Walking in Mandela’s footsteps
George Curry | 1/6/2014, 11:20 a.m.
Last week, the National Union of Metalworkers of South Africa, the country’s largest trade union and a traditional ally of the ANC, called for Zuma to resign and announced that it will not support the ruling ANC in next year’s election.
The pressure for Zuma’s resignation continues to build.
According to a poll released Dec. 15 by the Sunday Times, slightly more than half (51 percent) of registered ANC members believe Zuma should resign from office as a result of a scandal involving his home in Nkandla.
Zuma’s critics acknowledge that the dissatisfaction with the president has as much to do with disappointment at the slow rate of progress over nearly 20 years of freedom, including the Mandela years, than Zuma individually.
A report last year by Statistics South Africa showed that over the past decade, annual earnings of Black households increased by 169 percent to 60,613 rand (approximately U.S. $6,644) while White household earnings over that same period rose by 88 percent to 365,134 rand (about U.S. $40,927).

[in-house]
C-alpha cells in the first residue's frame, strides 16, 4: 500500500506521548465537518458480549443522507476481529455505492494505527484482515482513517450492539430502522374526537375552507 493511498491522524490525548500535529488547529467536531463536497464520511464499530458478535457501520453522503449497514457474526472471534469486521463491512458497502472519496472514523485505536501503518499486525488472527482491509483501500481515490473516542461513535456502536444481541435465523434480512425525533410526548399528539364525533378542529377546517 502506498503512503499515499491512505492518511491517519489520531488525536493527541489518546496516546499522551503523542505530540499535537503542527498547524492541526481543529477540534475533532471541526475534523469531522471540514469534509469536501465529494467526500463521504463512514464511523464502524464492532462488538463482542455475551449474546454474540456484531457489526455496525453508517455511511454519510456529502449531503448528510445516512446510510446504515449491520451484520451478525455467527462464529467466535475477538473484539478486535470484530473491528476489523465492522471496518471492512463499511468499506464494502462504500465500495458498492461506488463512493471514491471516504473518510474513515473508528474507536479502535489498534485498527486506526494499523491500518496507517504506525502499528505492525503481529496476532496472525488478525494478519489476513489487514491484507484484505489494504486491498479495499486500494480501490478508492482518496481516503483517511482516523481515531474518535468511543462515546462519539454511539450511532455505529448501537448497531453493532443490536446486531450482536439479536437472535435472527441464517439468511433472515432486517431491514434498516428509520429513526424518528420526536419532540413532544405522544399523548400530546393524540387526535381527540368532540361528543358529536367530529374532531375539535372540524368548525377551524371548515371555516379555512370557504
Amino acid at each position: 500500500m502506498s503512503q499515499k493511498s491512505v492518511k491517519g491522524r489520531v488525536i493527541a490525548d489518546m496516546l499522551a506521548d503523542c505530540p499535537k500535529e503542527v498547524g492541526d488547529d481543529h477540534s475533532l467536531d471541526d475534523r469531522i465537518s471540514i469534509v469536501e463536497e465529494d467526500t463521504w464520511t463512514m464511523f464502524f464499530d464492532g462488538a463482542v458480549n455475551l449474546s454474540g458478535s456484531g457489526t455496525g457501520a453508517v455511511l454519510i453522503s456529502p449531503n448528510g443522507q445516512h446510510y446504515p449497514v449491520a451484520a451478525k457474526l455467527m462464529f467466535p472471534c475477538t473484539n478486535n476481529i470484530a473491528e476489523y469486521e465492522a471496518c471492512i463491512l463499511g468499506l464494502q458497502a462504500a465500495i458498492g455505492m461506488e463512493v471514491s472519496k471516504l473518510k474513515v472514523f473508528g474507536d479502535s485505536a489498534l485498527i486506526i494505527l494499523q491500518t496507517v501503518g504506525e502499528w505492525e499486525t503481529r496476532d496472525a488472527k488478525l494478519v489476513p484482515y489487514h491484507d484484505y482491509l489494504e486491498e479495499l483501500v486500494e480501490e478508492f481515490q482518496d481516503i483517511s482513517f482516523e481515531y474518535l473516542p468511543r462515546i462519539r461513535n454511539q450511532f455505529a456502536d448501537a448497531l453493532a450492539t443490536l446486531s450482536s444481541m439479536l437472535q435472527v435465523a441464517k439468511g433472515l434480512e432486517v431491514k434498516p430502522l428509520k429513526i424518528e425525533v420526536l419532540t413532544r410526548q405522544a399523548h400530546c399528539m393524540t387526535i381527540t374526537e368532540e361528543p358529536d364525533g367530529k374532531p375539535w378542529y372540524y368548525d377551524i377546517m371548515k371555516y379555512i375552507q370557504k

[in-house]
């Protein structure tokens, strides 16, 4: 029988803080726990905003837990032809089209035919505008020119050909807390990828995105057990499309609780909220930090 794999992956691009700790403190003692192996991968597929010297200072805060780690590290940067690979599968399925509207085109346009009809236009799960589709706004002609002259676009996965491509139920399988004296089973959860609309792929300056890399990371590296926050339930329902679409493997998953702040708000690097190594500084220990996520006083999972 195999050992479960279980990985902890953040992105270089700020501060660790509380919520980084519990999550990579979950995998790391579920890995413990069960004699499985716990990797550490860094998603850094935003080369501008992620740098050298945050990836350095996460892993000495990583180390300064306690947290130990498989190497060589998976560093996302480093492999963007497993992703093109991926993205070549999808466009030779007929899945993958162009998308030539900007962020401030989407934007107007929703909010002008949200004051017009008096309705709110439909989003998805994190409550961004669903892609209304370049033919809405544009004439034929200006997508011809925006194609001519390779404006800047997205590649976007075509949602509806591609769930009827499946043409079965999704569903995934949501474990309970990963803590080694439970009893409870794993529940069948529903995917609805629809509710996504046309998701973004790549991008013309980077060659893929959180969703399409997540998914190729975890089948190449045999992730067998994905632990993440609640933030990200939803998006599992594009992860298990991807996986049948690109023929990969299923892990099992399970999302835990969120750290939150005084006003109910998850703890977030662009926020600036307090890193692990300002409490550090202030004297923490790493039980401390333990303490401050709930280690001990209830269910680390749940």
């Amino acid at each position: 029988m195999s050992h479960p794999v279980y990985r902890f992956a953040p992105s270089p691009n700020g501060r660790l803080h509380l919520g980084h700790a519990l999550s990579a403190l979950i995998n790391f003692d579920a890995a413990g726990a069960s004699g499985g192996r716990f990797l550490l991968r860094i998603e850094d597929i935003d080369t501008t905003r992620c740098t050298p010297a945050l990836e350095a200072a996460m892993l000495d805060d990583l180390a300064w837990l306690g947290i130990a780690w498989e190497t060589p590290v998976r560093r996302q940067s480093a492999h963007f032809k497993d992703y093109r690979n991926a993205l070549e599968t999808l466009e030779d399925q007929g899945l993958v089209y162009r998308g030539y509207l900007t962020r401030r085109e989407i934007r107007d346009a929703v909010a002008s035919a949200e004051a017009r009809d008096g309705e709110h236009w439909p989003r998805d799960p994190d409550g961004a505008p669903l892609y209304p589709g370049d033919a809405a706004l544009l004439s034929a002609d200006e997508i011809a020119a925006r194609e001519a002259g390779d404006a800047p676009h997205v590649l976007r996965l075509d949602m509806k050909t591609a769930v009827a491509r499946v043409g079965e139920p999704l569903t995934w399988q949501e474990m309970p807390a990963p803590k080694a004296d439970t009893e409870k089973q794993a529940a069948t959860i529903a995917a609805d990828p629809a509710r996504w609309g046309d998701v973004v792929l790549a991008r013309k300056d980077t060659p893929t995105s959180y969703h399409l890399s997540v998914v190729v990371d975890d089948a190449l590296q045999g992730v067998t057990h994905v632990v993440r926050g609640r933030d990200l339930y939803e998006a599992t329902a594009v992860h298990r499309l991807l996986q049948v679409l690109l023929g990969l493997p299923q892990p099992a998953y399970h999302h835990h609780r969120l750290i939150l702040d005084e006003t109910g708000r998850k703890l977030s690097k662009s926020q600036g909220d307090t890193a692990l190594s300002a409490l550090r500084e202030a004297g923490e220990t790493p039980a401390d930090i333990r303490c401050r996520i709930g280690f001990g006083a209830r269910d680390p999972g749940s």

Official unemployment is nearly 25 percent. If you add discouraged workers no longer actively seeking work, the figure is 33 percent.
The Economist noted, “… the gap between rich and poor is now wider than under apartheid.”
South Africa is learning the lesson that other countries around the world, including the U.S., are being forced to accept. It’s one thing to criticize government as an outsider, It’s quite another to assume power and make fundamental changes.
George E. Curry, former editor-in-chief of Emerge magazine, is editor-in-chief of the National Newspaper Publishers Association News Service. He is a keynote speaker, moderator and media coach. Curry can be reached through his website, http://www.georgecurry.com.